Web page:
Groundswell champions the value of transformation – deeply understanding the systems and constraints of “what is” in order to move toward “what should be.” We work with communities across the country, listening and walking beside our neighbors from many different backgrounds and income levels to hear and empower our partner communities in shaping a shared energy future. This takes a lot of work and much more time than imposing an existing system “from the top.”
This year, the Discalced Carmelite Friars of Washington, D.C., and Groundswell will continue to follow Jesus’ call to love our neighbors through the benefits created by the recently energized solar project at the Monastery of Our Lady of Mt. Carmel.
Earth Day invites us all to recommit ourselves to protecting the earth because of all the ways in which the health and quality of our lives and the lives of generations to come are bound up in the health of our planet. Committing yourself to protecting something (or someone) takes love, understanding, and an appreciation for its value. So how do we begin to love and appreciate the earth?
I watched the clean energy movement fall short in 2009 as climate policy failed to pass in the US Senate by one vote. One vote! I will never forget that feeling of disappointment and frustration. Eager to organize to push this movement forward, I joined the Groundswell team in August of 2010.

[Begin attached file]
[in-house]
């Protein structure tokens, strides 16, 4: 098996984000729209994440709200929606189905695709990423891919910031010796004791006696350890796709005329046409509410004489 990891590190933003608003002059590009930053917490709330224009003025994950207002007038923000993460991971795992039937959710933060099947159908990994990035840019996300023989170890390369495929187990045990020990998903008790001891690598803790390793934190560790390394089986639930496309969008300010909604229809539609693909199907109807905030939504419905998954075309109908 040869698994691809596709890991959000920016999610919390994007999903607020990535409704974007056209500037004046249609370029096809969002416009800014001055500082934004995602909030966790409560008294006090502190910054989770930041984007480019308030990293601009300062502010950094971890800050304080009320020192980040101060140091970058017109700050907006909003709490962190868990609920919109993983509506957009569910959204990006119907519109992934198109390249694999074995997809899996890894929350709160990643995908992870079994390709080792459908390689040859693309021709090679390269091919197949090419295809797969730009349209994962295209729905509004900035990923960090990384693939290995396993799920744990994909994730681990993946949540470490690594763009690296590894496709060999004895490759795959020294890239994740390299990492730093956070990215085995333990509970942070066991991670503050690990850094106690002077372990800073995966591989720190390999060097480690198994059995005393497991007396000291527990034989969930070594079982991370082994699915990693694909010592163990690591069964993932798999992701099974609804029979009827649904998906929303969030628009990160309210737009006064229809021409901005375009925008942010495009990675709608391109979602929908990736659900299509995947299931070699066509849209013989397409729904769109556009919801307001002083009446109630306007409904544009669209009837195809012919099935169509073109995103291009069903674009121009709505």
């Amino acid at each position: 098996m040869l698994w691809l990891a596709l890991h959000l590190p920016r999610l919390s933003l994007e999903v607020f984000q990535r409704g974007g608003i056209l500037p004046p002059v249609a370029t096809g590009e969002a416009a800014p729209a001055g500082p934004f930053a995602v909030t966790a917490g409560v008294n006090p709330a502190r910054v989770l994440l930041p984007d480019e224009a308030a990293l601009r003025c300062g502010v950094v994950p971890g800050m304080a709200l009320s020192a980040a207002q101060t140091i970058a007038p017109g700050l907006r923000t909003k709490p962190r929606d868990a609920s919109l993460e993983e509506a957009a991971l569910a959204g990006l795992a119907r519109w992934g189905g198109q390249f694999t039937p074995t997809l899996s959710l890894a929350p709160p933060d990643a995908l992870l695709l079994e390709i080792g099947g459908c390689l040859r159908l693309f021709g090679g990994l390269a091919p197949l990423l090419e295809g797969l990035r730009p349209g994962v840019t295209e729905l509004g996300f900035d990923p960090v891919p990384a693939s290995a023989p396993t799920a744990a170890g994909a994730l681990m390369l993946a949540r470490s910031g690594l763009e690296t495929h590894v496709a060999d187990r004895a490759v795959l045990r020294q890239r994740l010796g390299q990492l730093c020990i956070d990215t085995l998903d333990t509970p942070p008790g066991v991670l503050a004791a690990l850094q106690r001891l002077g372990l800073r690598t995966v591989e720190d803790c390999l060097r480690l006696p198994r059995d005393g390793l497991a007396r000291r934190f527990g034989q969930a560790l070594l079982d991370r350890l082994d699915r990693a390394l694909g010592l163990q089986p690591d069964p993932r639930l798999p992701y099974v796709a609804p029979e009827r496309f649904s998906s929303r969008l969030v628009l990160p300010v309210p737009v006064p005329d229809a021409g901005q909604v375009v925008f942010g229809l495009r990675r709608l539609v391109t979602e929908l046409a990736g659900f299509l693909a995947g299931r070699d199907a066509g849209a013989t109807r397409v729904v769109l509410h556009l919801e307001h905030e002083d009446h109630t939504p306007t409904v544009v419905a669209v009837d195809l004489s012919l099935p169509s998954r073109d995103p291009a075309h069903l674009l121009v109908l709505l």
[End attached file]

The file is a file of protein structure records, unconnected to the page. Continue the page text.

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Systems produce outcomes according to the values on which they’re founded, so Groundswell has been very deliberate about defining and sharing the values that guide us daily in our work. Kristal Knowles, Groundswell’s Director of Operations and Customer Support and the heart and soul of our team, has led us through this effort. Last week, Groundswell’s Statement of Values was unanimously adopted by our full Board and every person on our staff team.
I looked out this morning and the sun was gone. That’s how I felt when the U.N. established that by 2030, we need to reduce GHG emissions by 45% under 2010 levels to keep our planet at a “safe” 1.5 degrees global warming limit. Translating this to everyday language means: I have to take action to spew out less 45% than I did a decade ago (i.e. in 2010 when this ancient iPad I’m typing on was created) and I have only 10 years to do it.
Last year, I was appalled to read in the U.S. Solar Industry Diversity Study that the gender pay gap in the solar industry is 26 percent, which means that women in the solar industry earn 74 cents on the dollar compared to men. The gender pay gap in the solar sector is even worse than the US economy as a whole, where women earn 82 cents on the dollar.
This month, in honor of Women's History Month, Groundswell is celebrating the accomplishments of women making a lasting impact in the field of sustainability. We decided to let the rubber hit the road by talking to Harriet Langford, the founder and president of The Ray and a trustee of the Ray C. Anderson Foundation.